XMLNS: The xmlns element denotes the namespace of the ontology to which specific terms in the HTML document are to be linked. All ontologies are required to have their own unique namespace, which is the web location of that ontology. The xmlns element also provides a means to identify a shortcut for the ontology namespace to reduce typing, or cutting and pasting, each time the ontology is referenced in the HTML document. Example: <xmlns:wine="http:// www.w3c.org/TR/2003/PR-owl-guide-20031215/wine#>. You can see the advantage of being able to type the designated shortcut "wine" for future references rather than the full wine namespace. 

INST: The inst element denotes the term within the HTML markup that it to be designated as an actual instance of a class or property of the referenced ontology. Example: <span inst="wine:bordeaux" Croix de Labri </span>. The shortcut "wine" references the wine ontology namespace. The term "bordeaux" indicates the actual class within the wine ontology. The term "Croix de Labri" is the specific instance of the wine class bordeaux. The use of "span" allows the multi-word term "Croix de Labri" to be treated as a single instance.

The two examples below show IML being used to provide semantic markup of a standard HTML Web page. The terms being marked up are arbitrarily show in red. 

Example One: Jason Pahlmeyer created a California Bordeaux wine called the Pahlmeyer Red Table Wine from the Napa Wine Company winery in Napa Valley Region, California.

Example Two: My name is John Flynn and I work for BBN Technologies. One of my close friends and co-workers is Mike Dean who is one of the Semantic Web pioneers and the developer of a semantic data triple-store called DAML-DB.

The actual IML markup that results in these examples is shown below:

<p><b>Example One: </b>Jason Pahlmeyer created a California Bordeaux wine called the

<font color="#FF0000">Pahlmeyer Red Table Wine <i4 http://www.w3.org/TR/2004/REC-owl-guide-20040210/wine.rdf:class-bordeaux /i4>

</font>from the <font color="#FF0000">Napa Wine Company <i3 http://www.w3.org/TR/2004/REC-owl-guide-20040210/wine.rdf:class-winery /i3></font>winery in<font color="#FF0000">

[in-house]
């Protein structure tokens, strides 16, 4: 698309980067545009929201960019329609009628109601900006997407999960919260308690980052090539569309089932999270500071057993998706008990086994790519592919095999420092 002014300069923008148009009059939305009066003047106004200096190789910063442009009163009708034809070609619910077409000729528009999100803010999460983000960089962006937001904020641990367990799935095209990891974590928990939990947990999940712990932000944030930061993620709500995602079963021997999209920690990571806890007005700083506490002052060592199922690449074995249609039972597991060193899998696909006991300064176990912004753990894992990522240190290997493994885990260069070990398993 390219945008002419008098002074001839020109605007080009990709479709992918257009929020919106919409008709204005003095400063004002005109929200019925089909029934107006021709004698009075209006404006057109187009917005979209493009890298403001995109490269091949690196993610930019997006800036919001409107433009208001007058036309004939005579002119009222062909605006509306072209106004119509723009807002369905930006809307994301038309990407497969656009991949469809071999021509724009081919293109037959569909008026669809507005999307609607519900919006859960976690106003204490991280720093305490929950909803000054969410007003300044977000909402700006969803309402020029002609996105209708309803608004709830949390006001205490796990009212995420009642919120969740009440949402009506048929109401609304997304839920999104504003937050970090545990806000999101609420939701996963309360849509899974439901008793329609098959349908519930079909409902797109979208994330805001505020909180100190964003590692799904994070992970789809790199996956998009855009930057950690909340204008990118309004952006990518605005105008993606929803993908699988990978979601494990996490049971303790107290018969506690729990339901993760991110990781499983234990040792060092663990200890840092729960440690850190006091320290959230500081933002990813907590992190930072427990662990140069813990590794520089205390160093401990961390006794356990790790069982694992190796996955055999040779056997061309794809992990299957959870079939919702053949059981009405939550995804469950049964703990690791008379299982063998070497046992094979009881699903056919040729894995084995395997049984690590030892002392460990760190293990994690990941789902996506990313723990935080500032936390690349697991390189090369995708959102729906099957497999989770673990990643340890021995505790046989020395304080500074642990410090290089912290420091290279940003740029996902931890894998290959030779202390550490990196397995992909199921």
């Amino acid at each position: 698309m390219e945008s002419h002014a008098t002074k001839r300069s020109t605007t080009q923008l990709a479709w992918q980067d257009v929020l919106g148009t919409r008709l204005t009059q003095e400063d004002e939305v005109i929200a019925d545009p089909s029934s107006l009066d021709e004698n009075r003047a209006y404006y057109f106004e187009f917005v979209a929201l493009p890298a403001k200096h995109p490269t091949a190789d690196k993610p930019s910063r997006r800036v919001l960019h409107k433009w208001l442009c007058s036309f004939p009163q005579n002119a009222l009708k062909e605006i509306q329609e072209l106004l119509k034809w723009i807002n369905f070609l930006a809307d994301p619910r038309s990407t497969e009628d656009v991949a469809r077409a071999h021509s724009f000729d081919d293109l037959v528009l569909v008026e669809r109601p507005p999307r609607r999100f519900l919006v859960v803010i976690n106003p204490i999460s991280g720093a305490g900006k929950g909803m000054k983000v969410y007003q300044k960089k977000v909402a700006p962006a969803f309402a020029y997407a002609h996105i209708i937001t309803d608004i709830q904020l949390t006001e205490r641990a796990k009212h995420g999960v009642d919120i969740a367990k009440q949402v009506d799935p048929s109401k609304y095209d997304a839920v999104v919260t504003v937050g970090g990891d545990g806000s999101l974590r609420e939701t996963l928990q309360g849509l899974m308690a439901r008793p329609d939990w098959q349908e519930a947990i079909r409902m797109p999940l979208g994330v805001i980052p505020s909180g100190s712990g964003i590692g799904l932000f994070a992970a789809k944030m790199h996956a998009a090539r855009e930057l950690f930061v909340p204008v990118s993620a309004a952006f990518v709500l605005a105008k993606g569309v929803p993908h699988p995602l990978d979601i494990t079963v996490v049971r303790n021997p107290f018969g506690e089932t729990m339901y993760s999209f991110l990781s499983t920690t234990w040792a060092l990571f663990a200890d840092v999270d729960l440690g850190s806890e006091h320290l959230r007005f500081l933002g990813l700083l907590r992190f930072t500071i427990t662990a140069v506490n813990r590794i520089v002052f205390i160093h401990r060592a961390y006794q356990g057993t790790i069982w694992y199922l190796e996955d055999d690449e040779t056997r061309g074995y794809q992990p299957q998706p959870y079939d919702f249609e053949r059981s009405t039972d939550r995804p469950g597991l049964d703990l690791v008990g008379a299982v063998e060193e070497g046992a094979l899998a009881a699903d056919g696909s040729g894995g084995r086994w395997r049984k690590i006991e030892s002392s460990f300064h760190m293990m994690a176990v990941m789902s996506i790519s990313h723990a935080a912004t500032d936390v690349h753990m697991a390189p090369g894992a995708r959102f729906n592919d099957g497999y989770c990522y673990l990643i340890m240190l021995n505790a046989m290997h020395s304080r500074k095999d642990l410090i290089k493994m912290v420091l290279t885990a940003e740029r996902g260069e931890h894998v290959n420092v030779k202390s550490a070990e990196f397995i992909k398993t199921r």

Napa Valley Region<i3 http://www.w3.org/TR/2004/REC-owl-guide-20040210/wine.rdf:class-CaliforniaRegion /i3></font>, California.</p>

<p><b>Example Two:</b> My name is <font color="#FF0000">John<i1 http://xmlns.com/foaf/0.1/index.rdf:ObjectProperty-firstName /i1></font>

<font color="#FF0000">Flynn<i1 http://xmlns.com/foaf/0.1/index.rdf:ObjectProperty-family_name /i1></font> and I work for <font color="#FF0000">BBN 

Technologies<i2 http://purl.org/vocab/relationship/rel-vocab-20040308.rdf:objectProperty-employedBy /i2></font>. One of my close friends and co-workers is

<font color="#FF0000">Mike<i1 http://xmlns.com/foaf/0.1/index.rdf:ObjectProperty-firstName /i1></font> <font color="#FF0000">Dean<i1 http://xmlns.com/foaf/0.1/index.rdf:ObjectProperty-family_name></i1> </font>who is one 

of the <font color="#FF0000">Semantic Web<i2 http://xmlns.com/foaf/0.1/index.rdf:ObjectProperty-interest /i2></font> pioneers and the developer of a 

semantic data triple-store called <font color="#FF0000">DAML-DB<i1 http://xmlns.com/foaf/0.1/index.rdf:ObjectProperty-currentProject /i1></font>.</p>

<font color="#FF0000">

<p>&nbsp;</p>

A simple example of how instance markup might be collected by spiders and organized for search purposes or for access by software agents is shown below. The real power of this approach would come when instance data from thousands of HTML web pages were associated with Semantic Web ontologies.